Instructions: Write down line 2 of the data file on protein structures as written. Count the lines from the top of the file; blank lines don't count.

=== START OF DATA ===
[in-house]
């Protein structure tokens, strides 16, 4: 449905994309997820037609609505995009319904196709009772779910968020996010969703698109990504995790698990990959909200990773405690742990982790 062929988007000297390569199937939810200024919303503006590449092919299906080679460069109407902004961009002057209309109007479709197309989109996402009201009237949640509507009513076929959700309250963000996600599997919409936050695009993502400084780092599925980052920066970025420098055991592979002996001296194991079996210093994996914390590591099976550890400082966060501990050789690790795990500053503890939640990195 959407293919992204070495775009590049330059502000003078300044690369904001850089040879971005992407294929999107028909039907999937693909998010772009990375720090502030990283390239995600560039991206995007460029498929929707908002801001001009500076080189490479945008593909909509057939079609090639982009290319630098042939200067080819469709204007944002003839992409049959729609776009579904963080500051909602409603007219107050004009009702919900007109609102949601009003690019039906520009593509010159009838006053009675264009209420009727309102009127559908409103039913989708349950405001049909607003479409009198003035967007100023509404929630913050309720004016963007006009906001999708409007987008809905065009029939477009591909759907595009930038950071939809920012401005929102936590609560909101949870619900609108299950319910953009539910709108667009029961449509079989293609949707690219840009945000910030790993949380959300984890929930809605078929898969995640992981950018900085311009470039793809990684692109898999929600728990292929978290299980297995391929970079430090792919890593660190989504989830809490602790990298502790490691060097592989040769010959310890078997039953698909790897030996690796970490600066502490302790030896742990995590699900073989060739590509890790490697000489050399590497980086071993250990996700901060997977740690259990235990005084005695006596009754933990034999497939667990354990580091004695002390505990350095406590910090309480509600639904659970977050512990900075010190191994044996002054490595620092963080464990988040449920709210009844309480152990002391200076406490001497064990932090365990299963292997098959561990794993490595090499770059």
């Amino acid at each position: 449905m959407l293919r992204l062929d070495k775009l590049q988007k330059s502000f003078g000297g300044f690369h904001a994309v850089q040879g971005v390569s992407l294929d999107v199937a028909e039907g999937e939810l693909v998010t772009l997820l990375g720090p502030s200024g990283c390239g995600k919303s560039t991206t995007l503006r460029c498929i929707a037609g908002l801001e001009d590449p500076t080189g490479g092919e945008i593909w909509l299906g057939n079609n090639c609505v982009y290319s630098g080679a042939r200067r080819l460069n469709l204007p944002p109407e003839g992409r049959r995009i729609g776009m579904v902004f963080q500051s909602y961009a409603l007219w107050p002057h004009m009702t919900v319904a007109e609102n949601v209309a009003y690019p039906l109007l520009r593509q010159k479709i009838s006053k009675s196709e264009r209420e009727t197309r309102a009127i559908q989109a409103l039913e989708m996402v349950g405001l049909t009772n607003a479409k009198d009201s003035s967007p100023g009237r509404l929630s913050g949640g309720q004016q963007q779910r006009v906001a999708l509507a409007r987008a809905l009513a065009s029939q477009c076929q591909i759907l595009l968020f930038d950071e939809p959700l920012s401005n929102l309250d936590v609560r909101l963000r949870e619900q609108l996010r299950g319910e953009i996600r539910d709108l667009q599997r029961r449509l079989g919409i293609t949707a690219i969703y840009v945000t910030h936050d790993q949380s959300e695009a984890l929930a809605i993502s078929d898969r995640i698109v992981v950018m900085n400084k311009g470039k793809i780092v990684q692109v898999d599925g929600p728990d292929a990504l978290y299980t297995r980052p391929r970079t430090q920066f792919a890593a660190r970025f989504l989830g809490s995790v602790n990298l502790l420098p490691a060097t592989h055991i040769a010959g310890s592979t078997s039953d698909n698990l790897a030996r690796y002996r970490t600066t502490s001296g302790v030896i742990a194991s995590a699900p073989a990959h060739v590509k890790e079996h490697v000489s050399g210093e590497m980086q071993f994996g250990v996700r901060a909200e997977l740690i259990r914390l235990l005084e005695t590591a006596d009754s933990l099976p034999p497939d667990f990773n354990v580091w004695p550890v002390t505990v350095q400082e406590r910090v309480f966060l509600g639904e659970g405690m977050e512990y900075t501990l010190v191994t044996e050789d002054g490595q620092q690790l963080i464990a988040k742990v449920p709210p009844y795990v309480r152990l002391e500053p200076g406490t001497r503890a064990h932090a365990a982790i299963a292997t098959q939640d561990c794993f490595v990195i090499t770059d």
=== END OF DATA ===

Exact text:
């Protein structure tokens, strides 16, 4: 449905994309997820037609609505995009319904196709009772779910968020996010969703698109990504995790698990990959909200990773405690742990982790 062929988007000297390569199937939810200024919303503006590449092919299906080679460069109407902004961009002057209309109007479709197309989109996402009201009237949640509507009513076929959700309250963000996600599997919409936050695009993502400084780092599925980052920066970025420098055991592979002996001296194991079996210093994996914390590591099976550890400082966060501990050789690790795990500053503890939640990195 959407293919992204070495775009590049330059502000003078300044690369904001850089040879971005992407294929999107028909039907999937693909998010772009990375720090502030990283390239995600560039991206995007460029498929929707908002801001001009500076080189490479945008593909909509057939079609090639982009290319630098042939200067080819469709204007944002003839992409049959729609776009579904963080500051909602409603007219107050004009009702919900007109609102949601009003690019039906520009593509010159009838006053009675264009209420009727309102009127559908409103039913989708349950405001049909607003479409009198003035967007100023509404929630913050309720004016963007006009906001999708409007987008809905065009029939477009591909759907595009930038950071939809920012401005929102936590609560909101949870619900609108299950319910953009539910709108667009029961449509079989293609949707690219840009945000910030790993949380959300984890929930809605078929898969995640992981950018900085311009470039793809990684692109898999929600728990292929978290299980297995391929970079430090792919890593660190989504989830809490602790990298502790490691060097592989040769010959310890078997039953698909790897030996690796970490600066502490302790030896742990995590699900073989060739590509890790490697000489050399590497980086071993250990996700901060997977740690259990235990005084005695006596009754933990034999497939667990354990580091004695002390505990350095406590910090309480509600639904659970977050512990900075010190191994044996002054490595620092963080464990988040449920709210009844309480152990002391200076406490001497064990932090365990299963292997098959561990794993490595090499770059």